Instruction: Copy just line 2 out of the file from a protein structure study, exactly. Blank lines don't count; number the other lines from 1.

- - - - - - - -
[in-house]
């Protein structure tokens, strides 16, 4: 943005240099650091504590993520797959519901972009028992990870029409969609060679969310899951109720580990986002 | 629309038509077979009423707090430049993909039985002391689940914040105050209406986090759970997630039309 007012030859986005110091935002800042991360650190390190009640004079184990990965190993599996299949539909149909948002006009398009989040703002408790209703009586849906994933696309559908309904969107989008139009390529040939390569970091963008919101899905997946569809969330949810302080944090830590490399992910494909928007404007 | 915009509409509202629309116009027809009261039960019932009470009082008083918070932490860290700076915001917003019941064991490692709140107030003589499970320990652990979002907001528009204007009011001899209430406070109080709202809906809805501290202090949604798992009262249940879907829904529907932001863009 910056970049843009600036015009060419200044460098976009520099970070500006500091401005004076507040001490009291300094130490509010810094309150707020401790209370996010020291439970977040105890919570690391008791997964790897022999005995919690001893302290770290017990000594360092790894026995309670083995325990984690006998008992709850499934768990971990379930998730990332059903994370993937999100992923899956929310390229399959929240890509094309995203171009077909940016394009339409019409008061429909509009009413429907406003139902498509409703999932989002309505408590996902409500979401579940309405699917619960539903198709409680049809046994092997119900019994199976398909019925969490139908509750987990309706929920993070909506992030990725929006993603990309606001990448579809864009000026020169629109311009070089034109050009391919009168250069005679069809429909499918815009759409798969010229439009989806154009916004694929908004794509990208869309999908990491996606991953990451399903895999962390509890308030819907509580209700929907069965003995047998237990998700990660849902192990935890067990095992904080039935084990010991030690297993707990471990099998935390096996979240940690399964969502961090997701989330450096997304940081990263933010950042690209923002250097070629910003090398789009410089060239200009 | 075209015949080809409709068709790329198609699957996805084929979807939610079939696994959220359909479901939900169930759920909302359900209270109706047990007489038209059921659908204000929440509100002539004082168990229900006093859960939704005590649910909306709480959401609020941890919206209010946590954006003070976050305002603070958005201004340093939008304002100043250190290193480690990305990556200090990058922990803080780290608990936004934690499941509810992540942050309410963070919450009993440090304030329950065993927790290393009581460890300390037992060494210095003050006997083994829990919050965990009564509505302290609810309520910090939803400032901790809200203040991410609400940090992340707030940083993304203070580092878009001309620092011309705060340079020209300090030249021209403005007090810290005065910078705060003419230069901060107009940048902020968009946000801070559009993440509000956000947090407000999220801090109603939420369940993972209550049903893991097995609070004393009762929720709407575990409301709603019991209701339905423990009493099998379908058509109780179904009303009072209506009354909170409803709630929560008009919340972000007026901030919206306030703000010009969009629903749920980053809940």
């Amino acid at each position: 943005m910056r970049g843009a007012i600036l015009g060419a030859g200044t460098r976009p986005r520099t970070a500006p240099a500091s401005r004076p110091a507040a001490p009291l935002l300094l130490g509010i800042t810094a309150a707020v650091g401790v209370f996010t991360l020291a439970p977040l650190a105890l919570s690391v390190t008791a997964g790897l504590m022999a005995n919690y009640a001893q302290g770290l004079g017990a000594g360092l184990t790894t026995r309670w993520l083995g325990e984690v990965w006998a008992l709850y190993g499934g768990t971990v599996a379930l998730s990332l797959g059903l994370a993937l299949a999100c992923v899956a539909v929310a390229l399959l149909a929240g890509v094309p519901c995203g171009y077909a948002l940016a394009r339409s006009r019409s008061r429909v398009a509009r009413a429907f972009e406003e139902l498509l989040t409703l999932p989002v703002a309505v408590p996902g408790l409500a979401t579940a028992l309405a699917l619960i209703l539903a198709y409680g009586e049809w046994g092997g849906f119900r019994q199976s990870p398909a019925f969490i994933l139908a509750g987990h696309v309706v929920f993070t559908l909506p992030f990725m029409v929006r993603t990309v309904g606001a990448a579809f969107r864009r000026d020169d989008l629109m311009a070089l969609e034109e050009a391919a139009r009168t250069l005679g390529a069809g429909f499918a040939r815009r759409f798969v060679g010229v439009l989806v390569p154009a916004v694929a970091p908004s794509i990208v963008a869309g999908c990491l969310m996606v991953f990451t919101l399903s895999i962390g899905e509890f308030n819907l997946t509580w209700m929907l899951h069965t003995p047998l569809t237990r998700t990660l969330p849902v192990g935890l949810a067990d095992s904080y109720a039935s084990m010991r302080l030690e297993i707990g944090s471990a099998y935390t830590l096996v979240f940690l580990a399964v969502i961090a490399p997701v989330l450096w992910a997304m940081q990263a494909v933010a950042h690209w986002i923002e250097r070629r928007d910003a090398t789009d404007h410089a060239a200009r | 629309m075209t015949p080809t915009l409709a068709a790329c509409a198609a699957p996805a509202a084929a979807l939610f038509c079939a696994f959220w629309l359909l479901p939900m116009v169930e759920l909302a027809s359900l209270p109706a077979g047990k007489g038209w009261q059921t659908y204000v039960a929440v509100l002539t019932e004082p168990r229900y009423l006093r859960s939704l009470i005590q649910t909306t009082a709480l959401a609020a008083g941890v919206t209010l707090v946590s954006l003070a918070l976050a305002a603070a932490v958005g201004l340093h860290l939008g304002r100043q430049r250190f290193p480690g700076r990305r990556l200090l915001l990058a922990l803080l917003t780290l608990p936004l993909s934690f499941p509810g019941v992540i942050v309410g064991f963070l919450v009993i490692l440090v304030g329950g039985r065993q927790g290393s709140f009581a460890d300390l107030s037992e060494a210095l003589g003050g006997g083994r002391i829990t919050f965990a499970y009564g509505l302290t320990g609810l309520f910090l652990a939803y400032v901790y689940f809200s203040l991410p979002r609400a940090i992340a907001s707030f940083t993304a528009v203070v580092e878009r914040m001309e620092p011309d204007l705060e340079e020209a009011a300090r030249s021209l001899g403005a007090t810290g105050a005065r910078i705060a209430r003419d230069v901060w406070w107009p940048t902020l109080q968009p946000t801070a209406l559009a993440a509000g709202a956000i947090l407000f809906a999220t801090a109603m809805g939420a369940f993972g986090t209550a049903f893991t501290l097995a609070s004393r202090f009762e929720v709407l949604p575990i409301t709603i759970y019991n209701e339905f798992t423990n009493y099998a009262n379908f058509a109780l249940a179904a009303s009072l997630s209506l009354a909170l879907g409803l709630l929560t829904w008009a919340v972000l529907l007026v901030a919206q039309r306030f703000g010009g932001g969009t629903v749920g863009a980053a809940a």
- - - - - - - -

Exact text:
């Protein structure tokens, strides 16, 4: 943005240099650091504590993520797959519901972009028992990870029409969609060679969310899951109720580990986002 | 629309038509077979009423707090430049993909039985002391689940914040105050209406986090759970997630039309 007012030859986005110091935002800042991360650190390190009640004079184990990965190993599996299949539909149909948002006009398009989040703002408790209703009586849906994933696309559908309904969107989008139009390529040939390569970091963008919101899905997946569809969330949810302080944090830590490399992910494909928007404007 | 915009509409509202629309116009027809009261039960019932009470009082008083918070932490860290700076915001917003019941064991490692709140107030003589499970320990652990979002907001528009204007009011001899209430406070109080709202809906809805501290202090949604798992009262249940879907829904529907932001863009 910056970049843009600036015009060419200044460098976009520099970070500006500091401005004076507040001490009291300094130490509010810094309150707020401790209370996010020291439970977040105890919570690391008791997964790897022999005995919690001893302290770290017990000594360092790894026995309670083995325990984690006998008992709850499934768990971990379930998730990332059903994370993937999100992923899956929310390229399959929240890509094309995203171009077909940016394009339409019409008061429909509009009413429907406003139902498509409703999932989002309505408590996902409500979401579940309405699917619960539903198709409680049809046994092997119900019994199976398909019925969490139908509750987990309706929920993070909506992030990725929006993603990309606001990448579809864009000026020169629109311009070089034109050009391919009168250069005679069809429909499918815009759409798969010229439009989806154009916004694929908004794509990208869309999908990491996606991953990451399903895999962390509890308030819907509580209700929907069965003995047998237990998700990660849902192990935890067990095992904080039935084990010991030690297993707990471990099998935390096996979240940690399964969502961090997701989330450096997304940081990263933010950042690209923002250097070629910003090398789009410089060239200009 | 075209015949080809409709068709790329198609699957996805084929979807939610079939696994959220359909479901939900169930759920909302359900209270109706047990007489038209059921659908204000929440509100002539004082168990229900006093859960939704005590649910909306709480959401609020941890919206209010946590954006003070976050305002603070958005201004340093939008304002100043250190290193480690990305990556200090990058922990803080780290608990936004934690499941509810992540942050309410963070919450009993440090304030329950065993927790290393009581460890300390037992060494210095003050006997083994829990919050965990009564509505302290609810309520910090939803400032901790809200203040991410609400940090992340707030940083993304203070580092878009001309620092011309705060340079020209300090030249021209403005007090810290005065910078705060003419230069901060107009940048902020968009946000801070559009993440509000956000947090407000999220801090109603939420369940993972209550049903893991097995609070004393009762929720709407575990409301709603019991209701339905423990009493099998379908058509109780179904009303009072209506009354909170409803709630929560008009919340972000007026901030919206306030703000010009969009629903749920980053809940």